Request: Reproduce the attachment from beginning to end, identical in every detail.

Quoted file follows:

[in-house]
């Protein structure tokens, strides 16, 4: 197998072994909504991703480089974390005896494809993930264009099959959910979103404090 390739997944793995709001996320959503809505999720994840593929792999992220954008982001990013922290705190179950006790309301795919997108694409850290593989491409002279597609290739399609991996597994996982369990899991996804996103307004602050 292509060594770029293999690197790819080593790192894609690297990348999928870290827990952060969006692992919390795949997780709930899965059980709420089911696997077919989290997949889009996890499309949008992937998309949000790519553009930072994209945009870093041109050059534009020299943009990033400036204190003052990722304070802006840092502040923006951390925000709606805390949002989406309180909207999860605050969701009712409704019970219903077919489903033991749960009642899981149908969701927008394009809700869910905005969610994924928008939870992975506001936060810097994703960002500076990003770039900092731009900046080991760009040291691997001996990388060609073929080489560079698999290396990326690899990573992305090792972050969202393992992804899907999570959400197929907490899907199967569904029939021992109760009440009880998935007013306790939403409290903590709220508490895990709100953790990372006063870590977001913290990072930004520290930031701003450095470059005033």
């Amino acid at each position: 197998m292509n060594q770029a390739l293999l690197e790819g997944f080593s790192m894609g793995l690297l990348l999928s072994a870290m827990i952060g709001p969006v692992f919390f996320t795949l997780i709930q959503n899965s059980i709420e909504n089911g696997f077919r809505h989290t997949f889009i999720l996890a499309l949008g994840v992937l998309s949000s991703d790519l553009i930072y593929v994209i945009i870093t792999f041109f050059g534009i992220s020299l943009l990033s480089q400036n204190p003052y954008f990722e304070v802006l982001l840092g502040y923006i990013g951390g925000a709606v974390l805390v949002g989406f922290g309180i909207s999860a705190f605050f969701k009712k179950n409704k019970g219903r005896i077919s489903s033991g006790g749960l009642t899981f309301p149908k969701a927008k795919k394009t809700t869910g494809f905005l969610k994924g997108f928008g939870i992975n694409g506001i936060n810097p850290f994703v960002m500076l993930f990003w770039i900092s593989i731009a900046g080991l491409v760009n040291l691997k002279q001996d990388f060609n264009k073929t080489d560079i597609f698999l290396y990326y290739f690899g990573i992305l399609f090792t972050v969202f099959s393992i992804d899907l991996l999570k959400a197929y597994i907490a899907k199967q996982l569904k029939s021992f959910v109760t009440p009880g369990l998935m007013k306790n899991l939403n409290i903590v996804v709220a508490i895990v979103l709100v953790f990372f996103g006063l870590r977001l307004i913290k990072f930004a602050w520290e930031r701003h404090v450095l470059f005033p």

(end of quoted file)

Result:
[in-house]
């Protein structure tokens, strides 16, 4: 197998072994909504991703480089974390005896494809993930264009099959959910979103404090 390739997944793995709001996320959503809505999720994840593929792999992220954008982001990013922290705190179950006790309301795919997108694409850290593989491409002279597609290739399609991996597994996982369990899991996804996103307004602050 292509060594770029293999690197790819080593790192894609690297990348999928870290827990952060969006692992919390795949997780709930899965059980709420089911696997077919989290997949889009996890499309949008992937998309949000790519553009930072994209945009870093041109050059534009020299943009990033400036204190003052990722304070802006840092502040923006951390925000709606805390949002989406309180909207999860605050969701009712409704019970219903077919489903033991749960009642899981149908969701927008394009809700869910905005969610994924928008939870992975506001936060810097994703960002500076990003770039900092731009900046080991760009040291691997001996990388060609073929080489560079698999290396990326690899990573992305090792972050969202393992992804899907999570959400197929907490899907199967569904029939021992109760009440009880998935007013306790939403409290903590709220508490895990709100953790990372006063870590977001913290990072930004520290930031701003450095470059005033």
């Amino acid at each position: 197998m292509n060594q770029a390739l293999l690197e790819g997944f080593s790192m894609g793995l690297l990348l999928s072994a870290m827990i952060g709001p969006v692992f919390f996320t795949l997780i709930q959503n899965s059980i709420e909504n089911g696997f077919r809505h989290t997949f889009i999720l996890a499309l949008g994840v992937l998309s949000s991703d790519l553009i930072y593929v994209i945009i870093t792999f041109f050059g534009i992220s020299l943009l990033s480089q400036n204190p003052y954008f990722e304070v802006l982001l840092g502040y923006i990013g951390g925000a709606v974390l805390v949002g989406f922290g309180i909207s999860a705190f605050f969701k009712k179950n409704k019970g219903r005896i077919s489903s033991g006790g749960l009642t899981f309301p149908k969701a927008k795919k394009t809700t869910g494809f905005l969610k994924g997108f928008g939870i992975n694409g506001i936060n810097p850290f994703v960002m500076l993930f990003w770039i900092s593989i731009a900046g080991l491409v760009n040291l691997k002279q001996d990388f060609n264009k073929t080489d560079i597609f698999l290396y990326y290739f690899g990573i992305l399609f090792t972050v969202f099959s393992i992804d899907l991996l999570k959400a197929y597994i907490a899907k199967q996982l569904k029939s021992f959910v109760t009440p009880g369990l998935m007013k306790n899991l939403n409290i903590v996804v709220a508490i895990v979103l709100v953790f990372f996103g006063l870590r977001l307004i913290k990072f930004a602050w520290e930031r701003h404090v450095l470059f005033p």